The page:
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Volvulus

Volvulus.

Vovulus. Image from the National Digestive

Diseases Information Clearinghouse (NDDIC).

Volvulus is a condition in which the bowel twists on itself, causing obstruction to the flow of material through the bowel. It can also lead to obstruction of the blood supply to the intestine itself, which can result in tissue death within the bowel.[1]

Volvulus is most commonly due to a birth defect called malrotation, which is when the bowel becomes misaligned during fetal development. The bowels do not have a normal attachment to the abdominal wall, which makes it possible for the bowels to shift out of their normal position or to rotate. Volvulus can also occur in the absence of underlying malrotation. If the volvulus is associated with malrotation, it often occurs early in life, frequently in the first year.

Symptoms

Infants suffering from volvulus experience a sudden onset of symptoms identical to those of bowel obstruction. Symptoms are generally dramatic enough that infants are quickly taken to the emergency room, which can be critical for survival.

"They told me I was making it up."

Read a first-hand account from a 14 year old child with intermittent volvulus on our Personal Stories page.

Some children with volvulus experience recurring episodes of vomiting with abdominal pain, which resolve without treatment. This may be due to a condition known as ‘intermittent volvulus,’ which occurs when the bowel just happens to twist, then untwist on its own. [2]

Symptoms which may indicate bowel obstruction due to volvulus include:

  • Abdominal tenderness
  • Nausea or vomiting
  • Vomiting green bile-looking material
  • Bloody or dark red stool
  • Constipation or difficulty expelling stools
  • Distended abdomen
  • Shock

Testing

In testing for volvulus, the following tests may be performed:

  • A stool sample test finds blood in the stool.
  • An upper GI X-ray with small bowel follow-through shows a malrotated bowel or midgut volvulus.
  • A CT scan may show evidence of intestinal obstruction.
  • A barium enema often shows an abnormal position of the bowel, suggesting malrotation.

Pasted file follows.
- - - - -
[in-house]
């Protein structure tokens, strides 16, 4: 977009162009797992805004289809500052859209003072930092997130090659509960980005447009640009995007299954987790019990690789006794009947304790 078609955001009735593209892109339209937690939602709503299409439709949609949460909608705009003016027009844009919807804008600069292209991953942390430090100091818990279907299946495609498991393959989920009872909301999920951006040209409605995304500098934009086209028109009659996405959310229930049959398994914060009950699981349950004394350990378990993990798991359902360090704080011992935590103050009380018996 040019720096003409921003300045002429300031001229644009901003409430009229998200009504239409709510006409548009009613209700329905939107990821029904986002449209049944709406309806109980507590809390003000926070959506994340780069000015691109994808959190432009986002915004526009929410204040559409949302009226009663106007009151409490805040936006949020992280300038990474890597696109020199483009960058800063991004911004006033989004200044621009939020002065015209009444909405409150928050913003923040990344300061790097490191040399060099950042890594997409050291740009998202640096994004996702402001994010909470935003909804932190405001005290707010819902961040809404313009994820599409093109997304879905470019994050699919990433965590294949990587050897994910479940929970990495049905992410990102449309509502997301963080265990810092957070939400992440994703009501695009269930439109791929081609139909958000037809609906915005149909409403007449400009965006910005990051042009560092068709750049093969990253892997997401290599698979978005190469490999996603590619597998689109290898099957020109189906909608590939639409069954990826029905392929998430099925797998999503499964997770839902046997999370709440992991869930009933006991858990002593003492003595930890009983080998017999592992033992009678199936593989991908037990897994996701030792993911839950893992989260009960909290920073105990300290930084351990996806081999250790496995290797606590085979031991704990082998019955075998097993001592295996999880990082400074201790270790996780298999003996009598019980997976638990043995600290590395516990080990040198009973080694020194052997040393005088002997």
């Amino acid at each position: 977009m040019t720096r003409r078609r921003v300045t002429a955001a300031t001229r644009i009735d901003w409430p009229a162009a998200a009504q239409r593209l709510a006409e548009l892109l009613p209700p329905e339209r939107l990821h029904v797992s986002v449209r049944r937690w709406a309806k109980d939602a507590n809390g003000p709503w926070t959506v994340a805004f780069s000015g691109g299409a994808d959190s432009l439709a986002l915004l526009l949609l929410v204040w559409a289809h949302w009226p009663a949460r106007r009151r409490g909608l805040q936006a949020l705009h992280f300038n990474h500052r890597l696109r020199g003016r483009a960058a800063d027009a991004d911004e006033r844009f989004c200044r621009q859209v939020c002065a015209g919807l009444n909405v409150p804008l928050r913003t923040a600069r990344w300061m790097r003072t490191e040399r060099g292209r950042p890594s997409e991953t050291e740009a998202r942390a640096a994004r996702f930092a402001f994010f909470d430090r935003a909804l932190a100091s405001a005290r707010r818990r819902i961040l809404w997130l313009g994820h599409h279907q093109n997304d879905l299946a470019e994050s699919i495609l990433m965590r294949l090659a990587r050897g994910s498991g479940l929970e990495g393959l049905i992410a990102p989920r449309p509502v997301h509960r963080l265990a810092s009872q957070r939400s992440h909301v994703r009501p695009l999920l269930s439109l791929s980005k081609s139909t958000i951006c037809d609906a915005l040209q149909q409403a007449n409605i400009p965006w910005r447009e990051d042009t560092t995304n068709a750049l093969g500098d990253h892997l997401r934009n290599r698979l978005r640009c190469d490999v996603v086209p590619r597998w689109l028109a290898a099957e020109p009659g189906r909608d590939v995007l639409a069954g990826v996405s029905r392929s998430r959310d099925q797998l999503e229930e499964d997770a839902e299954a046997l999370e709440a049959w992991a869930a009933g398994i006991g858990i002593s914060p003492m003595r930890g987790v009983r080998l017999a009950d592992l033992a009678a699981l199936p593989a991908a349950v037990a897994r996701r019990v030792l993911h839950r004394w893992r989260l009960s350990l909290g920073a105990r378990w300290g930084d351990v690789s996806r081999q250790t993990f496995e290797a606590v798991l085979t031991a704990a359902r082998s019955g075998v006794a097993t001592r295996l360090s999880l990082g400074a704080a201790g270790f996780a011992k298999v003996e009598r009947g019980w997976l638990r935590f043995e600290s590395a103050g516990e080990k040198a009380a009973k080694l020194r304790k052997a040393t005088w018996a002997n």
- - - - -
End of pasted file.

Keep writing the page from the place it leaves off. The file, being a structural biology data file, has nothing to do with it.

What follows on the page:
• Blood tests to check the electrolytes may show abnormalities.

If the volvulus is intermittent, a clinician may suspect its presence just from a history of repeated, occasional, self-resolving symptoms. Even if the volvulus is not present during testing, an upper GI series may show that the junction of the duodenum and jejunum are misplaced, or a barium enema may identify that the cecum is not in the right lower quadrant where it should be. Both of these findings are indicative of malrotation, which may indicate intermittent volvulus.[2]

Treatment 

Emergency surgery is necessary to repair a volvulus. An incision is made in the abdominal wall, and the bowels are untwisted and the blood supply restored. If a small segment of bowel is necrotic (dead from lack of blood flow), it is removed and the ends of the healthy bowel are sewn back together, or used to form a colostomy or ileostomy (a tube to the outside through which bowel contents can be removed -- the term depends on where the tube is placed). If the entire bowel is necrotic, the outlook is poor and life threatening.

Early recognition of the volvulus and prompt treatment generally results in a good outcome. If necrosis of the bowel occurs the prognosis is often poor, depending on how much of the bowel is necrotic.

Possible complications from volvulus include:

  • Secondary peritonitis (infection of the abdomen) may occur if the volvulus and subsequent obstruction causes a bowel perforation.
  • Short bowel syndrome may occur if  a large part of the small bowel has to be removed due to tissue death.

 

References

[1] All material adapted from Medline Plus except as otherwise noted. Link

[2] Yamamoto, LG. Malrotation and Volvulus. Chapter X.5, Case Based Pediatrics For Medical Students and Residents. Department of Pediatrics, University of Hawaii, John A. Burns School of Medicine (2003). Link

Last modified on March 28, 2014 at 10:49:47 AM